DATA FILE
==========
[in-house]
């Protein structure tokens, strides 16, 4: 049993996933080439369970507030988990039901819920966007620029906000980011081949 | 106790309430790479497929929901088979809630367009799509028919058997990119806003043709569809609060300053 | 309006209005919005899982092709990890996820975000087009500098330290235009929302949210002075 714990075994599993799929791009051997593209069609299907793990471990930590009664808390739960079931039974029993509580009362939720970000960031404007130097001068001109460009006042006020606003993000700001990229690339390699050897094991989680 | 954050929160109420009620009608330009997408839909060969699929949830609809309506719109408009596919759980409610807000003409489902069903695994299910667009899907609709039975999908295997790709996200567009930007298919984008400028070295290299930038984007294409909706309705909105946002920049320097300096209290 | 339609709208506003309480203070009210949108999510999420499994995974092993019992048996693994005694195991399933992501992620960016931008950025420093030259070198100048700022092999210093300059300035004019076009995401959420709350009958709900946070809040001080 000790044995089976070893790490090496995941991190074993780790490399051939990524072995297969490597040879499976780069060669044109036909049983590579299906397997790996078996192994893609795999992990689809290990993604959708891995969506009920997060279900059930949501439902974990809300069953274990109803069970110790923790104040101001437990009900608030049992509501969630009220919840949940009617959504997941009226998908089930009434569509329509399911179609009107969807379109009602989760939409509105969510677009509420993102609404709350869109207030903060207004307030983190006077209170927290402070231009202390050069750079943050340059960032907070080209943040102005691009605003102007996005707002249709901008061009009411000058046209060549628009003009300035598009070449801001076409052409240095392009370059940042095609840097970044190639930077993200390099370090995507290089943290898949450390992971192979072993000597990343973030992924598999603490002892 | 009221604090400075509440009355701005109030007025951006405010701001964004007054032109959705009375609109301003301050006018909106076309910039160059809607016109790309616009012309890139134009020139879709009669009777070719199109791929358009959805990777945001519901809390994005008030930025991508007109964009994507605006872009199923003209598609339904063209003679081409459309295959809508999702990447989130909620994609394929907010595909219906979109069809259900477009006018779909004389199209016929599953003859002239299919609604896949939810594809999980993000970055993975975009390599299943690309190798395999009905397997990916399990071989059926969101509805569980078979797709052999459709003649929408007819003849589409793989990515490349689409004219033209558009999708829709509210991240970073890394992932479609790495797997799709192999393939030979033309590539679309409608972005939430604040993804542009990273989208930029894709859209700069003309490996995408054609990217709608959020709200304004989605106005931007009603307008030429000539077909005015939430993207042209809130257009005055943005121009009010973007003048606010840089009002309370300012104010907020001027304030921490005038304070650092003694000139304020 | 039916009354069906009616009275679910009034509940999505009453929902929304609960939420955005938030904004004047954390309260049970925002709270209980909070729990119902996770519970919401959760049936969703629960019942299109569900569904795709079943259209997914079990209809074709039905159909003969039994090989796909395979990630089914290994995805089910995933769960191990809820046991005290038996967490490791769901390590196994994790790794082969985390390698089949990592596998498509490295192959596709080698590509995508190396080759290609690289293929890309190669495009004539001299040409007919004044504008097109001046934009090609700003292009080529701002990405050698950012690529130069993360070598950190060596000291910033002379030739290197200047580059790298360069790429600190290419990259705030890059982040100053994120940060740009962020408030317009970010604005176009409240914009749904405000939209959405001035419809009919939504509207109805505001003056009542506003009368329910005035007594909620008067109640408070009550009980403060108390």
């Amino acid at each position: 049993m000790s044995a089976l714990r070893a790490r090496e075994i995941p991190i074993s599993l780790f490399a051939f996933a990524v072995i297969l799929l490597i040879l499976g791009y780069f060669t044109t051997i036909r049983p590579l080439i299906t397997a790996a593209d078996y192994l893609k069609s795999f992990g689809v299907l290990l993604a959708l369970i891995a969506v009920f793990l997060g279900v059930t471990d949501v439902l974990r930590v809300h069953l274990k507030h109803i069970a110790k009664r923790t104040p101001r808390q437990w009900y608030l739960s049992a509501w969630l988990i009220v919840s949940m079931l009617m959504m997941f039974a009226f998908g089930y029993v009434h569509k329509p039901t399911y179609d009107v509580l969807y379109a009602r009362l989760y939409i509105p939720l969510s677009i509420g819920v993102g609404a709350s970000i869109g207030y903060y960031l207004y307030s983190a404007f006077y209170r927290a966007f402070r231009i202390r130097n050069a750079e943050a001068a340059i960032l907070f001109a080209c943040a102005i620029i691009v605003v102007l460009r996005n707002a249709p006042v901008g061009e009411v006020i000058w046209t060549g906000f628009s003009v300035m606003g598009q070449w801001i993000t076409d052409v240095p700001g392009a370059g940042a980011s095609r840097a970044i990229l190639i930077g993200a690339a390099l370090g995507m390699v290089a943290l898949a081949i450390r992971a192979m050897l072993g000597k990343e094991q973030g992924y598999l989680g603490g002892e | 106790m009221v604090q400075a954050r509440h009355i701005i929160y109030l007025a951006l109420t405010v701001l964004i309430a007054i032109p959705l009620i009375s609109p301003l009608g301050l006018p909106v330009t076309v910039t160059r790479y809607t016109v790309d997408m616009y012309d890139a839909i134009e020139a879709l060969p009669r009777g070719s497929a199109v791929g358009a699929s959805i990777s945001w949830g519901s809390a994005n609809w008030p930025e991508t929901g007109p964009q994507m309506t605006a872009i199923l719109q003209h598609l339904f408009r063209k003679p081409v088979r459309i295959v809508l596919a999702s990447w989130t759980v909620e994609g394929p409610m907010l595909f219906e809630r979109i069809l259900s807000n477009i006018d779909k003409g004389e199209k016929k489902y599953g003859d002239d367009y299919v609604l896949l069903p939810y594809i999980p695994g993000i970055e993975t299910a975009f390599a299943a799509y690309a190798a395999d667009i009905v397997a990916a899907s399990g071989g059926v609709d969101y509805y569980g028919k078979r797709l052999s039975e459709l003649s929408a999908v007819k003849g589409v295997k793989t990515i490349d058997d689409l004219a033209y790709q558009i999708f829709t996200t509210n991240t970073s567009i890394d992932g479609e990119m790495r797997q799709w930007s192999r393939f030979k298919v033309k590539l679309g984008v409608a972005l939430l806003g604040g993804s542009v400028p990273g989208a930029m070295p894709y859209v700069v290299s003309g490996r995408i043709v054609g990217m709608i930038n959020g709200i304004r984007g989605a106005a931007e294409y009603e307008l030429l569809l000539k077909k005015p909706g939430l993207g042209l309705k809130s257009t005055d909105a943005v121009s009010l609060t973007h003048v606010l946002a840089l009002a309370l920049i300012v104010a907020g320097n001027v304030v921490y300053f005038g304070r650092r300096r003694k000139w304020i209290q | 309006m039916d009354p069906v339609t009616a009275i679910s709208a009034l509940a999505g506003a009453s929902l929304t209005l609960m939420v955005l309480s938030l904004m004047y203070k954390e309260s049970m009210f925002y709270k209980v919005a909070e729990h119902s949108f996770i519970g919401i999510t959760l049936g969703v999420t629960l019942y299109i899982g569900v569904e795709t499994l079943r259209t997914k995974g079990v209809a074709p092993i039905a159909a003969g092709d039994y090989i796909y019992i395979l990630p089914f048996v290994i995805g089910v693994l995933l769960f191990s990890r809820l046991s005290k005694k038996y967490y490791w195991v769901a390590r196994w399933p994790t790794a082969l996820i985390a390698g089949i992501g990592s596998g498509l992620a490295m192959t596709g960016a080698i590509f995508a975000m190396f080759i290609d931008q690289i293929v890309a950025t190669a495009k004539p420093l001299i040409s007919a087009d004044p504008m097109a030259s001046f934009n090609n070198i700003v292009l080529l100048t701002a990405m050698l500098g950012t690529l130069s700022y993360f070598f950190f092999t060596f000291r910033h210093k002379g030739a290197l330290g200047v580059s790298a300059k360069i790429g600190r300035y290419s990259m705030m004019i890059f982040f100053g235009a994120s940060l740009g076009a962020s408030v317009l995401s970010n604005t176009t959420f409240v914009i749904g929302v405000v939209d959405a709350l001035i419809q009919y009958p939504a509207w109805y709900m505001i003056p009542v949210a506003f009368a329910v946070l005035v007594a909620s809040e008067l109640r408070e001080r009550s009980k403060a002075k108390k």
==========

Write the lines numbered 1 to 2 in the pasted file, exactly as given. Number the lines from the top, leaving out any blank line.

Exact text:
[in-house]
């Protein structure tokens, strides 16, 4: 049993996933080439369970507030988990039901819920966007620029906000980011081949 | 106790309430790479497929929901088979809630367009799509028919058997990119806003043709569809609060300053 | 309006209005919005899982092709990890996820975000087009500098330290235009929302949210002075 714990075994599993799929791009051997593209069609299907793990471990930590009664808390739960079931039974029993509580009362939720970000960031404007130097001068001109460009006042006020606003993000700001990229690339390699050897094991989680 | 954050929160109420009620009608330009997408839909060969699929949830609809309506719109408009596919759980409610807000003409489902069903695994299910667009899907609709039975999908295997790709996200567009930007298919984008400028070295290299930038984007294409909706309705909105946002920049320097300096209290 | 339609709208506003309480203070009210949108999510999420499994995974092993019992048996693994005694195991399933992501992620960016931008950025420093030259070198100048700022092999210093300059300035004019076009995401959420709350009958709900946070809040001080 000790044995089976070893790490090496995941991190074993780790490399051939990524072995297969490597040879499976780069060669044109036909049983590579299906397997790996078996192994893609795999992990689809290990993604959708891995969506009920997060279900059930949501439902974990809300069953274990109803069970110790923790104040101001437990009900608030049992509501969630009220919840949940009617959504997941009226998908089930009434569509329509399911179609009107969807379109009602989760939409509105969510677009509420993102609404709350869109207030903060207004307030983190006077209170927290402070231009202390050069750079943050340059960032907070080209943040102005691009605003102007996005707002249709901008061009009411000058046209060549628009003009300035598009070449801001076409052409240095392009370059940042095609840097970044190639930077993200390099370090995507290089943290898949450390992971192979072993000597990343973030992924598999603490002892 | 009221604090400075509440009355701005109030007025951006405010701001964004007054032109959705009375609109301003301050006018909106076309910039160059809607016109790309616009012309890139134009020139879709009669009777070719199109791929358009959805990777945001519901809390994005008030930025991508007109964009994507605006872009199923003209598609339904063209003679081409459309295959809508999702990447989130909620994609394929907010595909219906979109069809259900477009006018779909004389199209016929599953003859002239299919609604896949939810594809999980993000970055993975975009390599299943690309190798395999009905397997990916399990071989059926969101509805569980078979797709052999459709003649929408007819003849589409793989990515490349689409004219033209558009999708829709509210991240970073890394992932479609790495797997799709192999393939030979033309590539679309409608972005939430604040993804542009990273989208930029894709859209700069003309490996995408054609990217709608959020709200304004989605106005931007009603307008030429000539077909005015939430993207042209809130257009005055943005121009009010973007003048606010840089009002309370300012104010907020001027304030921490005038304070650092003694000139304020 | 039916009354069906009616009275679910009034509940999505009453929902929304609960939420955005938030904004004047954390309260049970925002709270209980909070729990119902996770519970919401959760049936969703629960019942299109569900569904795709079943259209997914079990209809074709039905159909003969039994090989796909395979990630089914290994995805089910995933769960191990809820046991005290038996967490490791769901390590196994994790790794082969985390390698089949990592596998498509490295192959596709080698590509995508190396080759290609690289293929890309190669495009004539001299040409007919004044504008097109001046934009090609700003292009080529701002990405050698950012690529130069993360070598950190060596000291910033002379030739290197200047580059790298360069790429600190290419990259705030890059982040100053994120940060740009962020408030317009970010604005176009409240914009749904405000939209959405001035419809009919939504509207109805505001003056009542506003009368329910005035007594909620008067109640408070009550009980403060108390």